So where are we now? Storm has a mohawk and is running the Jean Grey School while occasionally getting it on with Wolverine. Black Panther is working with the Illuminati to stop incursions and save the world. It’s like they were never together in the first place.
Marvel also did a gay marriage a year or so ago, putting together Northstar with his normal everyday boyfriend during Marjorie Liu’s Astonishing X-Men. I haven’t read the book in a while, but she had been doing a nice job with the characters. Unfortunately, I expect the next writer to want to use Northstar to either forget that he married a man named Kyle, split them off panel, or pull a reverse Marz and put Kyle in the fridge.
Marvel basked in the PR they got from this issue, selling the headline and making a big event out of it. Does anyone really think it will last?
Did I really get off topic? Nah, I just wanted to rant a bit, mainly about Marvel, before I got back to this.
Kate Kane and Maggie Sawyer aren’t going to get married. It doesn’t matter that Marvel has proven that you can market the hell out of a same sex marriage and get the media to sell the books for you. It doesn’t matter that the creators on the book had a plan for the couple. It doesn’t even matter that the book is an award winner. At the end of the day, J.H. Williams and Haden Blackman weren’t going to be around forever (seriously, Williams is drawing Sandman, how much longer did he have left on Batwoman), but Batwoman and Maggie Sawyer (barring random acts of comic book violence) will stick around for a while. Neither was created by Williams or Blackman, the creators don’t have any degree of ownership. Maggie was created by John Byrne back in 1987 as a supporting cast member of Superman and eventually moved to Gotham during Gotham Central about a decade ago. Kate was created in 2006 by the creators of 52 and was later retooled by Greg Rucka and J.H. Williams before Rucka left DC and Williams and Blackman took over. That leaves us at today.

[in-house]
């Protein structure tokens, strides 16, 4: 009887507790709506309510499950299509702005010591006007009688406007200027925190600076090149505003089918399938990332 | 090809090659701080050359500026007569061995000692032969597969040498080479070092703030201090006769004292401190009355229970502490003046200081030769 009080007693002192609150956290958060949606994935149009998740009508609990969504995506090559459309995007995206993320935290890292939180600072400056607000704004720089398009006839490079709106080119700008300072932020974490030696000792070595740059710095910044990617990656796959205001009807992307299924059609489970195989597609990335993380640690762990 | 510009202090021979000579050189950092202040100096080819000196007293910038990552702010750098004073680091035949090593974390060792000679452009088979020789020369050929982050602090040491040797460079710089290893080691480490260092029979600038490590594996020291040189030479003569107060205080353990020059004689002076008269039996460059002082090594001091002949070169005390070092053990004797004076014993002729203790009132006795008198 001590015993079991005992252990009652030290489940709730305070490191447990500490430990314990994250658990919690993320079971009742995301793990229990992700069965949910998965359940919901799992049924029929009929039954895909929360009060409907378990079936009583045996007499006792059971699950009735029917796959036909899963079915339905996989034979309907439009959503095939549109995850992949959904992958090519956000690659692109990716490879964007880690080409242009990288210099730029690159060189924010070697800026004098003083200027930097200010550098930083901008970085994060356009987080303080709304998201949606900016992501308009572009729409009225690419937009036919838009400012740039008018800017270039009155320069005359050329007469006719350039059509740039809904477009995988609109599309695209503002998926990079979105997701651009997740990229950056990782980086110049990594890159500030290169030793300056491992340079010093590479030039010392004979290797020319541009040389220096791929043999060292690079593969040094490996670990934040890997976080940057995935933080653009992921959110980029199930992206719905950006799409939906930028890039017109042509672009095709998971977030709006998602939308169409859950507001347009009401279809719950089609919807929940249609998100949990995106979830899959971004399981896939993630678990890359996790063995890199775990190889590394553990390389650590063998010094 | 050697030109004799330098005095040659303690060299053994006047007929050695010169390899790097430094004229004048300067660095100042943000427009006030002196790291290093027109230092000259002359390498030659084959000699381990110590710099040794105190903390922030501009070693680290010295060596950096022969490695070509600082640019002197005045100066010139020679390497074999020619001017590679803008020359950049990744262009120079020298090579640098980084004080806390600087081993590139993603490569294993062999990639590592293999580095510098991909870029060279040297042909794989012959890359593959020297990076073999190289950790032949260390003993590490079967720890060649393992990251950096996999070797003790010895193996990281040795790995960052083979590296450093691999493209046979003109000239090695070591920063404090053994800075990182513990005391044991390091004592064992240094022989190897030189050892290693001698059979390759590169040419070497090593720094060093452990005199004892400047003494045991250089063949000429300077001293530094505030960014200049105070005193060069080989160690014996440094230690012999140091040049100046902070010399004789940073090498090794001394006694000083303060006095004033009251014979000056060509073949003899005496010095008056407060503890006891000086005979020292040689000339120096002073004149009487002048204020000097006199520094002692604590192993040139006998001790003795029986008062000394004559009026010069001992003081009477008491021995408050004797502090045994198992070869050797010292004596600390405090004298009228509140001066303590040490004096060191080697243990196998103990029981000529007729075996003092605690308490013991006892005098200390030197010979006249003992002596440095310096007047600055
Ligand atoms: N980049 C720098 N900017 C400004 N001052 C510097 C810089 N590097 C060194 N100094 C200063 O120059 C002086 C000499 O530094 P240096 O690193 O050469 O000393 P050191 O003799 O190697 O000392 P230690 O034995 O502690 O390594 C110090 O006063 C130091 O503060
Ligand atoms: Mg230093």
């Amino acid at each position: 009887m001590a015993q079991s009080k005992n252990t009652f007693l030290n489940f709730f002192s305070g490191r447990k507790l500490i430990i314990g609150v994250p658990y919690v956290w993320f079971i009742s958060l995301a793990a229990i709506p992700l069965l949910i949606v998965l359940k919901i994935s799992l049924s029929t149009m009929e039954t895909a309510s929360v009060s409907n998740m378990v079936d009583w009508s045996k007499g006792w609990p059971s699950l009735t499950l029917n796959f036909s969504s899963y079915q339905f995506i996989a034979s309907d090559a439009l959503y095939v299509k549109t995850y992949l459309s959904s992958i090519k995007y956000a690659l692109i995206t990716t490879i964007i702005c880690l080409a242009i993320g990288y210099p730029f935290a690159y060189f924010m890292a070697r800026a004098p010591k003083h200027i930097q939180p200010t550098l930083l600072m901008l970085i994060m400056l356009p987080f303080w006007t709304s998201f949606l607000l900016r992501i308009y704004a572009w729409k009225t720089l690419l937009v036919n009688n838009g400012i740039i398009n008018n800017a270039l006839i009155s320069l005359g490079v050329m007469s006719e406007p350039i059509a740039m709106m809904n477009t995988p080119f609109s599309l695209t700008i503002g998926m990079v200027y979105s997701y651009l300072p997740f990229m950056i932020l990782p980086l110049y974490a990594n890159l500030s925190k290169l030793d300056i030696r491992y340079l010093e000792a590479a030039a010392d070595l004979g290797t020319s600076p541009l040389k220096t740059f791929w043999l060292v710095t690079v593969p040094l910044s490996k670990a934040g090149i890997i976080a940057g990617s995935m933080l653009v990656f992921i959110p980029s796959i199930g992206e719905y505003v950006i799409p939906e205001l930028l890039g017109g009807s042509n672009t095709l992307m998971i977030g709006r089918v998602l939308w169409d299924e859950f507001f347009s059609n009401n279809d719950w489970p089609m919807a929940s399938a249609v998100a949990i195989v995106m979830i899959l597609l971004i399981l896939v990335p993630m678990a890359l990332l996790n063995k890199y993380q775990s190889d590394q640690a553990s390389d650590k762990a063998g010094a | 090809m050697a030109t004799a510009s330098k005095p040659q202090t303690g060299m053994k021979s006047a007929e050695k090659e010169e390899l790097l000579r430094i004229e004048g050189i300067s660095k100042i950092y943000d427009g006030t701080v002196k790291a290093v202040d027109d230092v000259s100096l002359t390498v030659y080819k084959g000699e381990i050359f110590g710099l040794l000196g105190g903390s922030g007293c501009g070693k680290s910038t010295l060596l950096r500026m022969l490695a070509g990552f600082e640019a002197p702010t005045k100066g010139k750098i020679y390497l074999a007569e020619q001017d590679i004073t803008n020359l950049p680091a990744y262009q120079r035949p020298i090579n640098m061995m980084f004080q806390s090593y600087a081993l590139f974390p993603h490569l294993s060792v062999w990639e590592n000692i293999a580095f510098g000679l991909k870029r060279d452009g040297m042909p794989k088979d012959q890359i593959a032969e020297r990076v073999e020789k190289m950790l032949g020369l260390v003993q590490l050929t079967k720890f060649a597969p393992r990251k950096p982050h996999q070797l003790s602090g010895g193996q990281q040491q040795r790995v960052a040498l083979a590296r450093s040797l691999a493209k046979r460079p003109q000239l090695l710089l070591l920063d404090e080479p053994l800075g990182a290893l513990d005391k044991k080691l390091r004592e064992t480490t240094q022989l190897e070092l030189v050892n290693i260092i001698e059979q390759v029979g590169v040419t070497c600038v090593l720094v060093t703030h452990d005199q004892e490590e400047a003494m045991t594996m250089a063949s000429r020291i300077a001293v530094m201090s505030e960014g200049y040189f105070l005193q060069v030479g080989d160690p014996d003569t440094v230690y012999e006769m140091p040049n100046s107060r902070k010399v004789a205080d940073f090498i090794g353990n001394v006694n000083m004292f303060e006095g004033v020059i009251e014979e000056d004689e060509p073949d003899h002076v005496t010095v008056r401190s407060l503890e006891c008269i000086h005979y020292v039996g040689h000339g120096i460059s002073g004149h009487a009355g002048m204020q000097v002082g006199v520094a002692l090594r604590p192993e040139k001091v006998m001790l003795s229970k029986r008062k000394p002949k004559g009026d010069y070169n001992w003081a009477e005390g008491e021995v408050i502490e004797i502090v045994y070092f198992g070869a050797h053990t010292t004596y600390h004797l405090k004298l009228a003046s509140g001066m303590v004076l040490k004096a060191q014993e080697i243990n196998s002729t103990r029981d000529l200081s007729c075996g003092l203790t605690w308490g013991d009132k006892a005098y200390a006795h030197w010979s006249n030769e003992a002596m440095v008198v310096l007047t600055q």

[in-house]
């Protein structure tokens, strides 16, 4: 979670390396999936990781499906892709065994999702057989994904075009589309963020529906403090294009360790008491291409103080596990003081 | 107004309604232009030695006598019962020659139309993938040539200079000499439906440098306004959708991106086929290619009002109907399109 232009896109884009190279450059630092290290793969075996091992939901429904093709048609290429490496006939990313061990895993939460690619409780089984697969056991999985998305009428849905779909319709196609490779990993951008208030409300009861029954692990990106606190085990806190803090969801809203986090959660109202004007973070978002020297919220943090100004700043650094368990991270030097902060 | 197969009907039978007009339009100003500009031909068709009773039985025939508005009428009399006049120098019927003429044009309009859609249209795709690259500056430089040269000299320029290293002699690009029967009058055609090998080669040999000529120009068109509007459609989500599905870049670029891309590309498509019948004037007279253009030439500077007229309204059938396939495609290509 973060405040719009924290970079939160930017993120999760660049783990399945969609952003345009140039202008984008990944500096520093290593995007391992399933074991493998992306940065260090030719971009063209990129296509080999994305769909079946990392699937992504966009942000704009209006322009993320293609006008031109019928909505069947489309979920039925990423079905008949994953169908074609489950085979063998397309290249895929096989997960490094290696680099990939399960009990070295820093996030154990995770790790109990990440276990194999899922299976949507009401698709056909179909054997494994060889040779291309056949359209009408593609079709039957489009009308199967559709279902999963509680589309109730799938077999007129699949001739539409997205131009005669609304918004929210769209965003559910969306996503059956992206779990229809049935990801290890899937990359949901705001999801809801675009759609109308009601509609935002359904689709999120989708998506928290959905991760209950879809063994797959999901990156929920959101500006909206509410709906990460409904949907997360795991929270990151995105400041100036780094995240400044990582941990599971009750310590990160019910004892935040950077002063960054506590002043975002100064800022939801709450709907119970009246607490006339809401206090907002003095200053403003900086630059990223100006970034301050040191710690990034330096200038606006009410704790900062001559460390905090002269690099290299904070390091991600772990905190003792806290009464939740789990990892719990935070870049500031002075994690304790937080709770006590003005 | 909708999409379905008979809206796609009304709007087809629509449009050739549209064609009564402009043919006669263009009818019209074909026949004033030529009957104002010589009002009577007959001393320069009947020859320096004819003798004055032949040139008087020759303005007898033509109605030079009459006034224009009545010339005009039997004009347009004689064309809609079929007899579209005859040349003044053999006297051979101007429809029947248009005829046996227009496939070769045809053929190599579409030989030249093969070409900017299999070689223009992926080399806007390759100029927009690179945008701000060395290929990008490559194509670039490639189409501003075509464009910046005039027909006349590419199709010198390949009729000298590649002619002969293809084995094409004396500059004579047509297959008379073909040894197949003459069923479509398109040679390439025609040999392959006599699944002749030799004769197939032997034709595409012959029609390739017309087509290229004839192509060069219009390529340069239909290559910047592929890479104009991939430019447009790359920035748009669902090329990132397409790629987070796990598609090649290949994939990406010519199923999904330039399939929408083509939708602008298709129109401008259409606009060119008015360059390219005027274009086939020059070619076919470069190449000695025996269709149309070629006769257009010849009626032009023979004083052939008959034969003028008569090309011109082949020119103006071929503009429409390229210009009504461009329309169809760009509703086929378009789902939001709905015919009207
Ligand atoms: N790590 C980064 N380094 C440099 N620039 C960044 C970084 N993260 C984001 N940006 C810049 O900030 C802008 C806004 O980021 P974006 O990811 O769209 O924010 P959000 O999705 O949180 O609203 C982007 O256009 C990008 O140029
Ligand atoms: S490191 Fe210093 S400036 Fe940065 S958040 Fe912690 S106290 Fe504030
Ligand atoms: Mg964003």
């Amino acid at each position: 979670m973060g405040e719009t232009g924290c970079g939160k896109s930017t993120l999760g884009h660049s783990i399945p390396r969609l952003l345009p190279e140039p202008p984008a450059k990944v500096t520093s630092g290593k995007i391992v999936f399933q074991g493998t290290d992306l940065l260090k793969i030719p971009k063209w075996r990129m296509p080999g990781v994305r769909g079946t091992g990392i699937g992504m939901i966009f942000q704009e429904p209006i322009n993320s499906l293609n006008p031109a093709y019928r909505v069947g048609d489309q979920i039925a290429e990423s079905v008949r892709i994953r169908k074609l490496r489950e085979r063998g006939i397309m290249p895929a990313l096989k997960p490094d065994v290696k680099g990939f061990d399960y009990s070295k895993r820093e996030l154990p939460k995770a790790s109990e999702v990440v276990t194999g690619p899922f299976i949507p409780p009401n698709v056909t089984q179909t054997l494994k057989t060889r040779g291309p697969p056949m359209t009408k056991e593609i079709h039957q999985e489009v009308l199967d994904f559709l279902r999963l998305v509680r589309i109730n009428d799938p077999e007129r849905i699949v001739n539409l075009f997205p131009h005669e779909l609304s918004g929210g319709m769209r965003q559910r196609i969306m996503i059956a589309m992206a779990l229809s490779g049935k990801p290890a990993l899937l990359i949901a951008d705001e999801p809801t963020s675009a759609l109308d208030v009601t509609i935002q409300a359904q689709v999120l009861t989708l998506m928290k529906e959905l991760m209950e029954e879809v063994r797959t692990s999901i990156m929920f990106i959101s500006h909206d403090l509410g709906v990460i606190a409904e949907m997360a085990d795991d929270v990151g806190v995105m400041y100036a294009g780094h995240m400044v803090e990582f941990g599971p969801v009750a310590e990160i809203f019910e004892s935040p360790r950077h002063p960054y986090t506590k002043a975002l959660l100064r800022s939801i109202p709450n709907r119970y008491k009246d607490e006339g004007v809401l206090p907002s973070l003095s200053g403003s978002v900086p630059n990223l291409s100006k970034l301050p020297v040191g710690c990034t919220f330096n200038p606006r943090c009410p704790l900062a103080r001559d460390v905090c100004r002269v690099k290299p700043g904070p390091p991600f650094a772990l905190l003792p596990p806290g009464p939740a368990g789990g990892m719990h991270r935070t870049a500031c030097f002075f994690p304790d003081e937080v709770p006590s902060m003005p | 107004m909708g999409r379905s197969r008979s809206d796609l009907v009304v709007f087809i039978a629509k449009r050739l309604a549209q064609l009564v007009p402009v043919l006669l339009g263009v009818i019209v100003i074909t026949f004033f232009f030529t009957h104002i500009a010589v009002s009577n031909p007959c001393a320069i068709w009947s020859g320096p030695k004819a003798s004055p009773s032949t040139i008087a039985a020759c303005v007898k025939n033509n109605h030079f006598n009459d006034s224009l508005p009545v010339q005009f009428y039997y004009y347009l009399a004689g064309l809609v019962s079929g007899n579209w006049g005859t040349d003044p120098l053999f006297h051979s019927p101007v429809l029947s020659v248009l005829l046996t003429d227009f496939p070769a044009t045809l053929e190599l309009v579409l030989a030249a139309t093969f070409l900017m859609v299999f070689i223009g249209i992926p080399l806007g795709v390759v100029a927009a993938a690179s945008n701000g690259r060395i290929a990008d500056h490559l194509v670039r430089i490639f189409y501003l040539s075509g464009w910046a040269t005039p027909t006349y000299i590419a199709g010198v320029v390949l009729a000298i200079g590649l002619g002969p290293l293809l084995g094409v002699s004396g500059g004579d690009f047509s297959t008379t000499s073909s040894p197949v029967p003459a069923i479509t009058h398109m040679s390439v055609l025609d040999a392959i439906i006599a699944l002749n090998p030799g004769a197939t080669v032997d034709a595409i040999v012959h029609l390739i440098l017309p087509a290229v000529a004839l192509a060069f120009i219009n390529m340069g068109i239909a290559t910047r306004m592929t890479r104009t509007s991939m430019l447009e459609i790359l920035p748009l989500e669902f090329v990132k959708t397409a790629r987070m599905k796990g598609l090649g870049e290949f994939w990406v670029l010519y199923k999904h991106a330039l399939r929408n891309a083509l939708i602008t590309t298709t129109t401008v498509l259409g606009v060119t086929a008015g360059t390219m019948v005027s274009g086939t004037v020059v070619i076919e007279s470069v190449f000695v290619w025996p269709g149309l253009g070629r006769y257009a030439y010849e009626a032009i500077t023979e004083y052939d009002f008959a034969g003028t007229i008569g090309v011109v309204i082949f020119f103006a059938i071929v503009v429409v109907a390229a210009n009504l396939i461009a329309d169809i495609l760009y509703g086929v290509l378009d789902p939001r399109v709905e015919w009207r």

Marc Andreyko is writing the book next, and what if, say, he wasn’t fond of Maggie Sawyer? Or whoever is next? Maybe the book gets cancelled, the characters shelved for a time, what then? Maybe a future Superman writer wants to use Maggie Sawyer in Metropolis, but has no interest in Batwoman. Do they end the relationship off panel? What if someone wants to take Kate down a level of grim and gritty that Frank Miller can only dream of? Would Maggie meet the same fate as Alex DeWitt, Katma Tui, Gwen Stacy, and so many others?
What DC is mandating, the ban on marriage, is preventing that from occurring. Or at least from being a forced occurrence, because writers won’t have to find a way out of that particular handcuff.
Because Marvel and DC have spent the better part of the last decade eliminating as many of these marriages as possible, breaking characters free from their proverbial balls and chains. One More Day ended the Peter Parker and Mary Jane marriage, Jean Grey is still dead and Scott Summers continues to play the field, and the New 52 split up every couple the company had.
It’s irritating, and a bit of a ball kick to see relationships you grew up reading about torn apart and eradicated, but I understand why it has to be done. I mean, are you reading Superior Spider-Man? That book is fantastic, but if Pete were still married to MJ then the entire concept would have wound up dead in the water. After all, if Peter Parker was married, then the red flags Ock is throwing up would be impossible to ignore.
So if you want marriage in your comics…well, look to the smaller presses. Look to creator owned titles, the books that will last only so long as their creators are able to produce them. Where the longevity isn’t expected to be measured in the decades, with the torch passed on.
Marvel and DC just can’t afford to do that right now, their characters need to remain free to develop in the hands of the creators brought on board to continue their stories. They’re better off this way, lest we ever see Mephisto come calling for another marriage again.
OMD: Never Forget.
The Gold Standard
Tags: Batwoman, Dan DiDio, DC Comics, Manhunter, Marc Andreyko, Marvel Comics, New 52 (DC Comics), one more day, Saturday Night Live, Spider-Man, Superman, The Gold Standard